Aims Children treated for osteosarcoma around the knee often have a substantial leg-length discrepancy at skeletal maturity. The aim of this study was to investigate the results of staged skeletal reconstruction after a leg lengthening procedure using an external fixator in these patients.
Patients and Methods We reviewed 11 patients who underwent staged reconstruction with either an arthroplasty (n = 6) or an arthrodesis (n = 5). A control group of 11 patients who had undergone wide excision and concurrent reconstruction with an arthroplasty were matched for gender, location, and size of tumour. We investigated the change in leg-length discrepancy, function as assessed by the Musculoskeletal Tumor Society Scale (MSTS) score and complications.
Results A mean 5.2 cm (1.7 to 8.9) of lengthening was achieved. The mean MSTS scores significantly improved after staged reconstruction (p = 0.003) but were still worse than those of the control group (p = 0.049). However, the MSTS scores of the arthroplasty subgroup were comparable with those of the controls, although the extensor lag was greater and the range of movement was less. The patient group experienced more complications, but all of these resolved.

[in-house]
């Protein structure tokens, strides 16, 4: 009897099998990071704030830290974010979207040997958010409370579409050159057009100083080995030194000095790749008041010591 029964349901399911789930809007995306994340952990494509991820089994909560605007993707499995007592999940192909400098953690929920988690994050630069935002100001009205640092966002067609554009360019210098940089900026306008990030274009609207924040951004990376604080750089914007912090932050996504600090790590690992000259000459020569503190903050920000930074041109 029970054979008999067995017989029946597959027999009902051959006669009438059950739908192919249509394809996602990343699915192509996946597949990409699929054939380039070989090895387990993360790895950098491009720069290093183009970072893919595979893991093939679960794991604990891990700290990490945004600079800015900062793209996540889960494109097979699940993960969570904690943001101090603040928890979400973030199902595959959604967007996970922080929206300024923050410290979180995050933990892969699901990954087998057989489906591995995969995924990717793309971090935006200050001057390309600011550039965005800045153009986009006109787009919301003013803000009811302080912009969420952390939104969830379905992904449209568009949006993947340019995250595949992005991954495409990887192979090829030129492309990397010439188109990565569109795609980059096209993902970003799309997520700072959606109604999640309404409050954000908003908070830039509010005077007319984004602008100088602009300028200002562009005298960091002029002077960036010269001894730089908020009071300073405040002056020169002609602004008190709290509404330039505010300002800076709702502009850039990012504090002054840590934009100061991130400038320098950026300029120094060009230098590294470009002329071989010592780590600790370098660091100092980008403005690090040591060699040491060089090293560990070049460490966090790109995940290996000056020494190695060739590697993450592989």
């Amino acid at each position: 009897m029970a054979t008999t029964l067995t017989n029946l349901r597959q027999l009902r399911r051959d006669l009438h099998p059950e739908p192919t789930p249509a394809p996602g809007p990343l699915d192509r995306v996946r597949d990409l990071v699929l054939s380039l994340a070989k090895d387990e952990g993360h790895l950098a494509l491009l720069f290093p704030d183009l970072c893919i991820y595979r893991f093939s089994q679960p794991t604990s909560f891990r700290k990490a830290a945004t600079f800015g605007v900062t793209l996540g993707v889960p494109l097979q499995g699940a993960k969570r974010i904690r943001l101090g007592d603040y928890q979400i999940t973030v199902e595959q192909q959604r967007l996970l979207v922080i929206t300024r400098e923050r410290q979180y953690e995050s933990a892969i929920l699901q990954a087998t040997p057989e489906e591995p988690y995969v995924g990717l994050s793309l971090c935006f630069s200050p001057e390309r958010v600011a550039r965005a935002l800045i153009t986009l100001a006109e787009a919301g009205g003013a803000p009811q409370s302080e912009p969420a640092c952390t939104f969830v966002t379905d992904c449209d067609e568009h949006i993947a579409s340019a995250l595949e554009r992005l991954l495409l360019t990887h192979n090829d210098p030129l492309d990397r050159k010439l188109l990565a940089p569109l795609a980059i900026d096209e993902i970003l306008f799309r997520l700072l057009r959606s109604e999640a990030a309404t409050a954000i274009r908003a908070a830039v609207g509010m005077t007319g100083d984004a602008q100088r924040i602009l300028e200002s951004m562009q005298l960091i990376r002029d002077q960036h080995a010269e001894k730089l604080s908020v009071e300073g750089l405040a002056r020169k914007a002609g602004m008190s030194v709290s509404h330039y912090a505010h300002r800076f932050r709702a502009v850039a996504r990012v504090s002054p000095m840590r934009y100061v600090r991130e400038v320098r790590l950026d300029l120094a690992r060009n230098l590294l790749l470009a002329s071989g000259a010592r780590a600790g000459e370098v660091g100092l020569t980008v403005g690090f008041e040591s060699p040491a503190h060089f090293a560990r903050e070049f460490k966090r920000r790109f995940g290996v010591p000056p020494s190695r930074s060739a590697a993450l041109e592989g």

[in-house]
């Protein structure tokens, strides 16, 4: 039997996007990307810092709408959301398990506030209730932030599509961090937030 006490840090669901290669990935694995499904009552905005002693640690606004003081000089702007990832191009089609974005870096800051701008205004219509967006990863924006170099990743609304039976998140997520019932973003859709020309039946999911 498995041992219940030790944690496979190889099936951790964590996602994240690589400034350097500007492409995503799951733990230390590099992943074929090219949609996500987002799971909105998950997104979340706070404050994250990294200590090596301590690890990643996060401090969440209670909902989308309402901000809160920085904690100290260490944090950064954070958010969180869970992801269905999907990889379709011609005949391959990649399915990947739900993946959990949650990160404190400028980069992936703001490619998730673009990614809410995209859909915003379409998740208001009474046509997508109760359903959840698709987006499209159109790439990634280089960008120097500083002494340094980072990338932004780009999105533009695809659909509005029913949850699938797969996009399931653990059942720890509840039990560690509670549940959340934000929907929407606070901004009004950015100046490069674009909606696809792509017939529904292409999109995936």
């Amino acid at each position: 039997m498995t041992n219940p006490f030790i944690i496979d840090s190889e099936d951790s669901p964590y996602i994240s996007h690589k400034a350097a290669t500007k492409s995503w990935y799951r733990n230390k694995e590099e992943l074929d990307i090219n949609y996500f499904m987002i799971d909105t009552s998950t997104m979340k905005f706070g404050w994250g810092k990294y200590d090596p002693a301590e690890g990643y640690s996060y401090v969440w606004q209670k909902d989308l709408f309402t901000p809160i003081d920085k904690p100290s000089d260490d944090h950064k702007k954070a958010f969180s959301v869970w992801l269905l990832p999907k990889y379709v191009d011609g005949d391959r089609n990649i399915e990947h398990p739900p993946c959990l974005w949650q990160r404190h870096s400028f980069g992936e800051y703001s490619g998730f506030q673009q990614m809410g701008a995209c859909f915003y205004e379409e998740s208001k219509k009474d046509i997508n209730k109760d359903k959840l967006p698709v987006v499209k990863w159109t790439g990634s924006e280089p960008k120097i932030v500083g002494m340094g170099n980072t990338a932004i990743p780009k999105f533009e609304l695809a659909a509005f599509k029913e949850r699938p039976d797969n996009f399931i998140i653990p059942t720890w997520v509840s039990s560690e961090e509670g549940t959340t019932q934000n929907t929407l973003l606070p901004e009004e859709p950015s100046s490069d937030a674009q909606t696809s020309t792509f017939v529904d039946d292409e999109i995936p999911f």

Conclusion Approximately 5 cm of lengthening and significant functional improvement can be achieved by staged reconstruction and lengthening, without major complications. Although it has limitations, this method of treatment seems to be a satisfactory surgical option for growing children with a significant leg-length discrepancy after excision of an osteosarcoma around the knee.
Cite this article: Bone Joint J 2017;99-B:401–8.
S. Kang: Study design, Data collection, analysis and interpretation, Writing the paper, Approval of the manuscript.
J. S. Lee: Study design, Data analysis and interpretation, Approval of the manuscript.
J. Park: Data collection and interpretation, Approval of the manuscript.
S-S. Park: Study design, Data collection, analysis and interpretation, Writing the paper, Approval of the manuscript.
No benefits in any form have been received or will be received from a commercial party related directly or indirectly to the subject of this article.
This article was primary edited by A. C. Ross and first proof edited by J. Scott.
- Received February 7, 2016.
- Accepted November 25, 2016.
- ©2017 The British Editorial Society of Bone & Joint Surgery